In a state estimation scheme with a simple IMU/GNSS setup using EKF, I have always thought the prediction step would be done using a motion model and all sensor measurements would be incorporated via observation updates.

However i have noticed IMU measurements being used for prediction in several works using something called a strapdown inertial navigation (Example) which is used as the prediction model with no mention to a kinematic motion model. Also in this paper i see that the prediction step is done by integrating the IMU measurements with the motion model.

This is slightly confusing with my concept of temporal and measurement update duality. Is strapdown inertial navigation and using a kinematic model are substitutes for each other or are they complementary? Do you know of any works that compare them in case they are analogous? Any good reads to understand these concepts would be appreciated.

  • $\begingroup$ Can you give an example using kinematic model? I've only used (with good success) the method that uses the IMU outputs as inputs to an unconstrained motion model with position outputs, then used those estimated outputs with GPS to estimate states. $\endgroup$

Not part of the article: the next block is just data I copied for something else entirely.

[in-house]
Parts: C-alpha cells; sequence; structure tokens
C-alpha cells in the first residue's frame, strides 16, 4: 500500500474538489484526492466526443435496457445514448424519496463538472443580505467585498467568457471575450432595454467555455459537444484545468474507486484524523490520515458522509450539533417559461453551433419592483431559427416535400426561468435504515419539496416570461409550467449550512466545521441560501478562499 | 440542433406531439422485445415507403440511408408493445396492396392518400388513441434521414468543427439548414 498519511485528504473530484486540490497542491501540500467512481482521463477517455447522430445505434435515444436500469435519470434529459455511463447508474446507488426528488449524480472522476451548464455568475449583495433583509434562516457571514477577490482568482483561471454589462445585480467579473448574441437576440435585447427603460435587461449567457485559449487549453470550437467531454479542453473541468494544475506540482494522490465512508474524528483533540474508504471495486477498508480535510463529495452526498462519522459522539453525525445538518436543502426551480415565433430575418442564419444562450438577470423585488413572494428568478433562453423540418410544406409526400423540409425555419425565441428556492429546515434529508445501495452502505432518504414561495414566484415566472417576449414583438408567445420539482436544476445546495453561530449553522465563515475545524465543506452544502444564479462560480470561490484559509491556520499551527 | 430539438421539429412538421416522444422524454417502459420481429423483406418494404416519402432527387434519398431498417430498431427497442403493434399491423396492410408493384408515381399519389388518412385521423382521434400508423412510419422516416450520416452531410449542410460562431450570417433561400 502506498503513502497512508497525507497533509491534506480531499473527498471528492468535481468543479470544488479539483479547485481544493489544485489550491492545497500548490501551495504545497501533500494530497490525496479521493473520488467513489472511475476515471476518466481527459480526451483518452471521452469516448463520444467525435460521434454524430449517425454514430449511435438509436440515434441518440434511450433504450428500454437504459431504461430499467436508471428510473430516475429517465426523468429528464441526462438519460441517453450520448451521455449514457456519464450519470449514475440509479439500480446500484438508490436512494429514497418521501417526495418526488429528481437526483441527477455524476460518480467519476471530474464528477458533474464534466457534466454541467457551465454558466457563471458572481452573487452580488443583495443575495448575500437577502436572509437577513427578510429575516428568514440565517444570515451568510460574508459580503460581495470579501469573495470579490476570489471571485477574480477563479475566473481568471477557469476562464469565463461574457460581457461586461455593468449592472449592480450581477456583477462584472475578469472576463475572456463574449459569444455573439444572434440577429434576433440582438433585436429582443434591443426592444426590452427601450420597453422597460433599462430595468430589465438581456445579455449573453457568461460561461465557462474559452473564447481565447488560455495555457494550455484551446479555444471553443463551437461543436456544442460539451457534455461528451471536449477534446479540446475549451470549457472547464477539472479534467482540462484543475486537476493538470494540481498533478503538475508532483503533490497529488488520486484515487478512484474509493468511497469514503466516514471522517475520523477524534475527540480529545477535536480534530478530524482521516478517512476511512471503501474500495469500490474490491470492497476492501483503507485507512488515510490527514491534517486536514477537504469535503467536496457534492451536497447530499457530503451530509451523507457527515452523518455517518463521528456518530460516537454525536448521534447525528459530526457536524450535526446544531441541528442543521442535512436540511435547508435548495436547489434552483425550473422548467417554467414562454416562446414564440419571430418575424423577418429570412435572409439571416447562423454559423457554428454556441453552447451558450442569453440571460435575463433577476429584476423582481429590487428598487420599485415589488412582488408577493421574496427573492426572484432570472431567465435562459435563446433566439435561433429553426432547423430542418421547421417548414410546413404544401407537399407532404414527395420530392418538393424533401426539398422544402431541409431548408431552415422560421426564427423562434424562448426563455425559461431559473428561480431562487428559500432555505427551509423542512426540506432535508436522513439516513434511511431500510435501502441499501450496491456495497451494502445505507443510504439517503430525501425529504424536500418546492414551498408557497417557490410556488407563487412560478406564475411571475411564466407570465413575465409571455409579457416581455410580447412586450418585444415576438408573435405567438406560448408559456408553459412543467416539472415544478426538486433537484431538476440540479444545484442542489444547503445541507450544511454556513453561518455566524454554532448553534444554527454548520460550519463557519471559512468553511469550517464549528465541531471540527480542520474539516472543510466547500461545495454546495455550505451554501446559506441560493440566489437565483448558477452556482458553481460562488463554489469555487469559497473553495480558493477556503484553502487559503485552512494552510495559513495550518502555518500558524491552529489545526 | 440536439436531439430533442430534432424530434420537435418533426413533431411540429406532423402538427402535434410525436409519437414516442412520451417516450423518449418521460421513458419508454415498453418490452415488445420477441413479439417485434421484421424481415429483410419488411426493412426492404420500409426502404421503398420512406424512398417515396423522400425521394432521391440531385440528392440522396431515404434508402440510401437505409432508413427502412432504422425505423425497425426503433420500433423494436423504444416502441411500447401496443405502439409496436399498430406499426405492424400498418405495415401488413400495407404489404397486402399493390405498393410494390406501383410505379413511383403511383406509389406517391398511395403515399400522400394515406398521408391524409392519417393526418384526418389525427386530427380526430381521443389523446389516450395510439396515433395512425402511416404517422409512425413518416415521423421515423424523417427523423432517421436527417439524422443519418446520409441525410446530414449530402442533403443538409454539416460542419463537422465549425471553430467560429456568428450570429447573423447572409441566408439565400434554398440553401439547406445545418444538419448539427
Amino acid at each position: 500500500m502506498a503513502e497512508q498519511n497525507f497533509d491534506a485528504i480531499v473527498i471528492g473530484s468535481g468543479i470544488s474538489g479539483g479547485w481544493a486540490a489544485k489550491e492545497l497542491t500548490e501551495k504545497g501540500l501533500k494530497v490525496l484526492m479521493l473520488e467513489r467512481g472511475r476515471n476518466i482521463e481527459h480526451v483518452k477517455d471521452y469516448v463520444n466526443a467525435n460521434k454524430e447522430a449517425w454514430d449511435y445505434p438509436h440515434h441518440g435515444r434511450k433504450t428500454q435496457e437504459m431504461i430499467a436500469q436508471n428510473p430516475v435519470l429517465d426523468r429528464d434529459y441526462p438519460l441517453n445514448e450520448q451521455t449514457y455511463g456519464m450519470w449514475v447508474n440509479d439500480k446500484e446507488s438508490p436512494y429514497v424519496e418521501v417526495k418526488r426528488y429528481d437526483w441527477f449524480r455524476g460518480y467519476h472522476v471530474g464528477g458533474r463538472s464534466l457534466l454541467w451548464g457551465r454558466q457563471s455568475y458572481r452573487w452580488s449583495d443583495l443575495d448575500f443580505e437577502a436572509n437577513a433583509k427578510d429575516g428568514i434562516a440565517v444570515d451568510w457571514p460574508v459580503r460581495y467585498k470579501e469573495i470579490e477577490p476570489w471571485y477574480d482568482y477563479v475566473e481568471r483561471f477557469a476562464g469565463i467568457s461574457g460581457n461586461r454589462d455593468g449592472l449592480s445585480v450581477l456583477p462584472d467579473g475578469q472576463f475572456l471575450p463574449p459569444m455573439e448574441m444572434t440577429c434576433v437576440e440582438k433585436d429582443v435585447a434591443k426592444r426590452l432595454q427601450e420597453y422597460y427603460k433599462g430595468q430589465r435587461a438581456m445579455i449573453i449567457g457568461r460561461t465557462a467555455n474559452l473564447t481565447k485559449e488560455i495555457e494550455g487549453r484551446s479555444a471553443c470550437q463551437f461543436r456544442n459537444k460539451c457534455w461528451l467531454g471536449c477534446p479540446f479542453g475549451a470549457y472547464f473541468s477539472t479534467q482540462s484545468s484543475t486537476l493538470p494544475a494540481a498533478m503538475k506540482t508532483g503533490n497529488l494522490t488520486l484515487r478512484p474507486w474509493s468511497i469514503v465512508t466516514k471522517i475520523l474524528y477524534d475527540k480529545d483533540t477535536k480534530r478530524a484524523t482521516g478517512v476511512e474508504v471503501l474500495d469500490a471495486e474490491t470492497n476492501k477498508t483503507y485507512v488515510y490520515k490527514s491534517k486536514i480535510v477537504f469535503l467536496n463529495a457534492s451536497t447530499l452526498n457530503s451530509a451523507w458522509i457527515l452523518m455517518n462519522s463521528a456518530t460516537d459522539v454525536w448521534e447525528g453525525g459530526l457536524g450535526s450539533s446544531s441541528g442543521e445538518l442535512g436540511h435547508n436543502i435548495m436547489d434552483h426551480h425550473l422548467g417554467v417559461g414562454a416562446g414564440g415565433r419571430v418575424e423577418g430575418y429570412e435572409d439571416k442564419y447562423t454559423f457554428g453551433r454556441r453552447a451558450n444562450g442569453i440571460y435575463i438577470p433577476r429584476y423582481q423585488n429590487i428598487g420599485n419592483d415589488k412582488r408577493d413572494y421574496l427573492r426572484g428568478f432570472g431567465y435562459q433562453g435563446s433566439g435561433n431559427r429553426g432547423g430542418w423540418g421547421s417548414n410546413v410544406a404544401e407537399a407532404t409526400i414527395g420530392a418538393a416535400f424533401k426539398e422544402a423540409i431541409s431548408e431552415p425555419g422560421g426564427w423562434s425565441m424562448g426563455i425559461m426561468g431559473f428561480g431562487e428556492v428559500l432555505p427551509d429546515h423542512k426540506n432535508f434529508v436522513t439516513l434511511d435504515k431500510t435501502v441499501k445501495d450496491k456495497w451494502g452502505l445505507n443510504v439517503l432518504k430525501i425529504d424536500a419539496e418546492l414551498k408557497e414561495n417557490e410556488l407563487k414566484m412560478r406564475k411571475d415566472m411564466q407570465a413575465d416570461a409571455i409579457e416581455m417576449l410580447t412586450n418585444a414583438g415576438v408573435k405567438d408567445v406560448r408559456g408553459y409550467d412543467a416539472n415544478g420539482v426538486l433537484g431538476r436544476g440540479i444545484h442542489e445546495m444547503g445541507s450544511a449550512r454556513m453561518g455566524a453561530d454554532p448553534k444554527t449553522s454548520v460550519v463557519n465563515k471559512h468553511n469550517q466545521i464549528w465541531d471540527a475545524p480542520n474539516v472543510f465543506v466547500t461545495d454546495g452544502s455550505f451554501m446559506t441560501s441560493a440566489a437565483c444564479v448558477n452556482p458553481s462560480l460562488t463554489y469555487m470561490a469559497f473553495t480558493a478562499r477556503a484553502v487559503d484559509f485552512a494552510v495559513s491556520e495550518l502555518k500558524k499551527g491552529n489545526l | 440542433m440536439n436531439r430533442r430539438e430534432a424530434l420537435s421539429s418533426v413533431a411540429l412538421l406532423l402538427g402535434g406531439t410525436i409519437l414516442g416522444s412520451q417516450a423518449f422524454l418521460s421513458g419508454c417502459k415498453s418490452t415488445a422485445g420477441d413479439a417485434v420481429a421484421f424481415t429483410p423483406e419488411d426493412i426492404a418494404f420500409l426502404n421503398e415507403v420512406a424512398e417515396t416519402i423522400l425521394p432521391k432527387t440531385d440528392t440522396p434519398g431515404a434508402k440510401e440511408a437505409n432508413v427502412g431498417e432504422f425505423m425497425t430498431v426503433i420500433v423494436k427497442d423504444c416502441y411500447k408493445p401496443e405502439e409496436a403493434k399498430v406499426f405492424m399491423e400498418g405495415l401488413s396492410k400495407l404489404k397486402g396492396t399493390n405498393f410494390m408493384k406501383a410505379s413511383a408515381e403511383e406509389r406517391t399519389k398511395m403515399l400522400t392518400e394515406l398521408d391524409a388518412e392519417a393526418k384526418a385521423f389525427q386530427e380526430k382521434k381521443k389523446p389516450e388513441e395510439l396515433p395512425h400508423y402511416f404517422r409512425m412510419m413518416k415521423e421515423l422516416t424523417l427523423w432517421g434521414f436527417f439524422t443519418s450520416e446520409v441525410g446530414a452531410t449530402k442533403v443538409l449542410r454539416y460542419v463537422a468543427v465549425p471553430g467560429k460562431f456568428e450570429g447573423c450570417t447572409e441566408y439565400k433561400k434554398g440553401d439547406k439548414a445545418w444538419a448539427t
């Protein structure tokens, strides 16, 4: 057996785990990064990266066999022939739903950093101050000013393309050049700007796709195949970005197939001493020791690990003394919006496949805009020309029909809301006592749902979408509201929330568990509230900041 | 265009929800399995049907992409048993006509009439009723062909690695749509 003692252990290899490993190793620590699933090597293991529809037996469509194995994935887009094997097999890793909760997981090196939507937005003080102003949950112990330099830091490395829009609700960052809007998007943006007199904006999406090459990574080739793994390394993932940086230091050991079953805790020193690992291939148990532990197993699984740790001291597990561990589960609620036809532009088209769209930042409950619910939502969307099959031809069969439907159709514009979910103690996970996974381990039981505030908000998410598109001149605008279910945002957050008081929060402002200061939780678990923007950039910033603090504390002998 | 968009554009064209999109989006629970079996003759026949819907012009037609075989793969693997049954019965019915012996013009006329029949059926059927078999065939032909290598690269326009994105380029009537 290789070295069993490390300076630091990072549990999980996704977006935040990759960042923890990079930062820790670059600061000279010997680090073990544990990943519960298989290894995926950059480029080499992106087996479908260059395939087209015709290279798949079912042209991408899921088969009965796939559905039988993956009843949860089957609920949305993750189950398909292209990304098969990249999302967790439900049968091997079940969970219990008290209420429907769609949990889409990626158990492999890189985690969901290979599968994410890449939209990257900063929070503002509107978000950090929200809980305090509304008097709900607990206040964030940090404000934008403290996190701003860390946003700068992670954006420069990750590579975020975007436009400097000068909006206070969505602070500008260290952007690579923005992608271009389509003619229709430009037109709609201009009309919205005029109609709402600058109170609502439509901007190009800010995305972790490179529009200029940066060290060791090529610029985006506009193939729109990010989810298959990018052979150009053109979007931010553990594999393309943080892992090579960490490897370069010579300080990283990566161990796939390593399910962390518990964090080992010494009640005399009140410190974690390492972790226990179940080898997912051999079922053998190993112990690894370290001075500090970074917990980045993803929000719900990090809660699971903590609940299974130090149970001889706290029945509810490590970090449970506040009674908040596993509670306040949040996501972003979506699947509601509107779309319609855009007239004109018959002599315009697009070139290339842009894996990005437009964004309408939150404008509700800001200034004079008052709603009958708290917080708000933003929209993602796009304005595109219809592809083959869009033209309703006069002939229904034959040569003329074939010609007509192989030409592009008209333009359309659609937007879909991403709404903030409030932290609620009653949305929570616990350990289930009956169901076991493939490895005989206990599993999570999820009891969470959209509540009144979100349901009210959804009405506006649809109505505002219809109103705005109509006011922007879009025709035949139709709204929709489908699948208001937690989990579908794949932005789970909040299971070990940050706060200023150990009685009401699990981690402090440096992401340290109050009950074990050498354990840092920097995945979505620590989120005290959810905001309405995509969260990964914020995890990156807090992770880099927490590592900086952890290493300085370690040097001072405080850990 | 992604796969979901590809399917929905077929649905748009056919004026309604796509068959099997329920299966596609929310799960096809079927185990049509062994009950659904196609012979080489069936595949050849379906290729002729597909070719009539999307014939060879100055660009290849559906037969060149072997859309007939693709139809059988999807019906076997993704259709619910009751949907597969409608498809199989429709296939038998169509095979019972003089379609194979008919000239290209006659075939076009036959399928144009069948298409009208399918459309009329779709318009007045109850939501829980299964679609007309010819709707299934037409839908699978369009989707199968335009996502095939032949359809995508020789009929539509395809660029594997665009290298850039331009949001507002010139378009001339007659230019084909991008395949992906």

– TimWescott
    Commented Jun 28, 2019 at 1:02
  • $\begingroup$ @TimWescott Something like a constant acceleration model where you know hot to transform the state for a given time difference. As in when a GPS measurement is received, a prediction would be made using the previous state and the time delta since the last update. $\endgroup$
    – vasf
    Commented Jun 28, 2019 at 14:24
  • $\begingroup$ Eh, I was hoping for a link or links to papers. The only way I could see to make it work was the strapdown method -- which works astonishingly well, by the way. $\endgroup$
    – TimWescott
    Commented Jun 28, 2019 at 17:51


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